Human Biology Open Access Pre-Prints

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Open Access Article

Anticipated Volume


Anticipated Issue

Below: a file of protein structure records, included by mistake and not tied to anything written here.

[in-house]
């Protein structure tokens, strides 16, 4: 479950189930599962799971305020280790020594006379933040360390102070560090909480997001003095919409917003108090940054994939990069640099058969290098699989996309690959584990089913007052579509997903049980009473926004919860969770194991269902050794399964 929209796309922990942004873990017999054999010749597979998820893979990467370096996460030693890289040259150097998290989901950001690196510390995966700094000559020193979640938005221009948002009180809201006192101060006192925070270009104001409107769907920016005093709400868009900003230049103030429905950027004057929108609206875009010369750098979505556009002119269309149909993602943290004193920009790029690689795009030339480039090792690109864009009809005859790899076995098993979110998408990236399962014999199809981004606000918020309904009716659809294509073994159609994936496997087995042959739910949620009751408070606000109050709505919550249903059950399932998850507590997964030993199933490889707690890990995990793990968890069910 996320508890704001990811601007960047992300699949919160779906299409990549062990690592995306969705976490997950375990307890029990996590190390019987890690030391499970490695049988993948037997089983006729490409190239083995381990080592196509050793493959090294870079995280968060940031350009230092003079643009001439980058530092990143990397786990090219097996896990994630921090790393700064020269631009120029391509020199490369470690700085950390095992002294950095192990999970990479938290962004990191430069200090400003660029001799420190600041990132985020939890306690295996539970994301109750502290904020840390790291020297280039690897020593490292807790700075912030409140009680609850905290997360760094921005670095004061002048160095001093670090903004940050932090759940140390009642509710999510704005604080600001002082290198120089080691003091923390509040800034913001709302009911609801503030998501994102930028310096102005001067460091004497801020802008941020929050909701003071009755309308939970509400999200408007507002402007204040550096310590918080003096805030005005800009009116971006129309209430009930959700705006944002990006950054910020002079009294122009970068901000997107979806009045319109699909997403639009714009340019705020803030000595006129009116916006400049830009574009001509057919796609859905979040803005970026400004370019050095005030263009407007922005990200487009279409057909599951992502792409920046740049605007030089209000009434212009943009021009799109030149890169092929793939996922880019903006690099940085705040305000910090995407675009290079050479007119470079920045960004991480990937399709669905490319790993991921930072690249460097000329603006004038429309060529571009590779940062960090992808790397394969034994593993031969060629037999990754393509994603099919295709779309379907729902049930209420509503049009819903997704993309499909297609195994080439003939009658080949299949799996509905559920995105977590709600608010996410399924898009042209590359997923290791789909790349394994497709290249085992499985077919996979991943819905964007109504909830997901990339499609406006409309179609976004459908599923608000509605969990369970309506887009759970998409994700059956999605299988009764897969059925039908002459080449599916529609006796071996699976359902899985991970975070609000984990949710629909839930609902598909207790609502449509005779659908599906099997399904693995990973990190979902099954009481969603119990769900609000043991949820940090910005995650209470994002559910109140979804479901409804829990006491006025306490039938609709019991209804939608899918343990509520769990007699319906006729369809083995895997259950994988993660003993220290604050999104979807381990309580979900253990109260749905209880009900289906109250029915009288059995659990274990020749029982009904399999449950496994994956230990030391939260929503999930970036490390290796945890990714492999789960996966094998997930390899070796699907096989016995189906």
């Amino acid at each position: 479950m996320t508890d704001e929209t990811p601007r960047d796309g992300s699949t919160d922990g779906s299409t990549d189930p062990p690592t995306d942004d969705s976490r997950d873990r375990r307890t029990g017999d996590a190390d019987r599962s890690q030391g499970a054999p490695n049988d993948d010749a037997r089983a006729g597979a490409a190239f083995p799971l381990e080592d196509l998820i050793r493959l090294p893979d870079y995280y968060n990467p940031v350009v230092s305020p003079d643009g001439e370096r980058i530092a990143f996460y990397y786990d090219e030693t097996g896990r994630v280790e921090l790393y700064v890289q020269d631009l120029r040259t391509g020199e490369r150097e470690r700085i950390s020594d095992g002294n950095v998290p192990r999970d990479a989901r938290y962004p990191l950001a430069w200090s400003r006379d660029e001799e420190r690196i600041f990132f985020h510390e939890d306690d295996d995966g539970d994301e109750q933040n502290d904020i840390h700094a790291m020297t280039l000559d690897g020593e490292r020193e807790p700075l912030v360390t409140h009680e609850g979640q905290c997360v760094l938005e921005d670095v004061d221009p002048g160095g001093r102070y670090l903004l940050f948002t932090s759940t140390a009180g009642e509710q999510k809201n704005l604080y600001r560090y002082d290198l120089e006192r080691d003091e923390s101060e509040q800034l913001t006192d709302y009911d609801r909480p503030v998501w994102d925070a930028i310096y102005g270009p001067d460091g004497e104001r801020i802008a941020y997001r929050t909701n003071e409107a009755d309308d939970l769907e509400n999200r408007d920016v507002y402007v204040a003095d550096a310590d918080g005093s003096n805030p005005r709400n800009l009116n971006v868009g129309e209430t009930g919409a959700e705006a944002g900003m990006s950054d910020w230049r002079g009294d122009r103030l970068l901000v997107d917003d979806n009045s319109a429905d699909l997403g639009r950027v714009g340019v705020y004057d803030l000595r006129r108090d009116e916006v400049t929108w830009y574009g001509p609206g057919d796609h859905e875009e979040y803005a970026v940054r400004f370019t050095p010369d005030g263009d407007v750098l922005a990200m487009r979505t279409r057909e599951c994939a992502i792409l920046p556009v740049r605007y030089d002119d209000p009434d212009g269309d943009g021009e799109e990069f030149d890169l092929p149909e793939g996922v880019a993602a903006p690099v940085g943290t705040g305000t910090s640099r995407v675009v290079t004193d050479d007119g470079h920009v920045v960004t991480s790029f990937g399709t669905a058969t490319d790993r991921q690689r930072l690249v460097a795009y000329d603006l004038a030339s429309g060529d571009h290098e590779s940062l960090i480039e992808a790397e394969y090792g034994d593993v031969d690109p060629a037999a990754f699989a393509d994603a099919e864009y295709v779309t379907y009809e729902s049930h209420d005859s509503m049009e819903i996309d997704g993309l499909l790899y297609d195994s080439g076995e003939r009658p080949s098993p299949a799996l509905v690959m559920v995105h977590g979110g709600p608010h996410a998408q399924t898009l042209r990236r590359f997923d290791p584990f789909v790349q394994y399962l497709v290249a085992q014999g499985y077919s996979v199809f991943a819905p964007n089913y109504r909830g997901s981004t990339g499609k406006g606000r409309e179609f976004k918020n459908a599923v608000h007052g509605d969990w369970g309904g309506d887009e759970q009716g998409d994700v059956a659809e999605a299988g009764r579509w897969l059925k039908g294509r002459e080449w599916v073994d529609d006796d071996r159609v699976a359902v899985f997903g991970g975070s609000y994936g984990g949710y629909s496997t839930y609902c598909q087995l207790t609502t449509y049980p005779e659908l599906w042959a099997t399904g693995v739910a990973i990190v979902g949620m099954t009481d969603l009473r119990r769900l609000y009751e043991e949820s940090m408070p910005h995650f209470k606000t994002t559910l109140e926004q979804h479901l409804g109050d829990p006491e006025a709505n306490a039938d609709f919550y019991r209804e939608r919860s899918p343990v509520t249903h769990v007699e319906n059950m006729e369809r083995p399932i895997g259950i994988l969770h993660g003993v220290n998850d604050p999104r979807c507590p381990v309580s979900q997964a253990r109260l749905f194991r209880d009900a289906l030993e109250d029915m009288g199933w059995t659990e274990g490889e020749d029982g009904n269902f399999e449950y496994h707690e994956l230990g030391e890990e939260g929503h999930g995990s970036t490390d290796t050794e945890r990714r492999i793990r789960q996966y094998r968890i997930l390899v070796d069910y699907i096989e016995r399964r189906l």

Numerous biological and archaeological studies have demonstrated the legitimacy of remote sensing in anthropology. Herein, focus is placed on detecting and documenting terrestrial clandestine graves and surface remains (CGSR) of humans using unmanned aerial vehicles (UAVs), sensors and automatic processing algorithms. CGSR is a complex decision making under uncertainty problem that requires the identification and intelligent reasoning about direct evidence of human remains and their environmental fingerprints. As such, it is as much an engineering and geospatial problem as it is an anthropology problem. This article is a cross- disciplinary effort to survey existing work across disciplines and to provide insights and recommendations to assist future research. To support our claims, preliminary experiments are demonstrated at the Forensic Anthropological Research Farm (FARF) at Texas State University using UAVs, hyperspectral imaging, thermal imaging and structure from motion. Prior work, our experience and preliminary results indicate that there is a combination of great potential yet extreme challenges facing remote sensing in CGSR.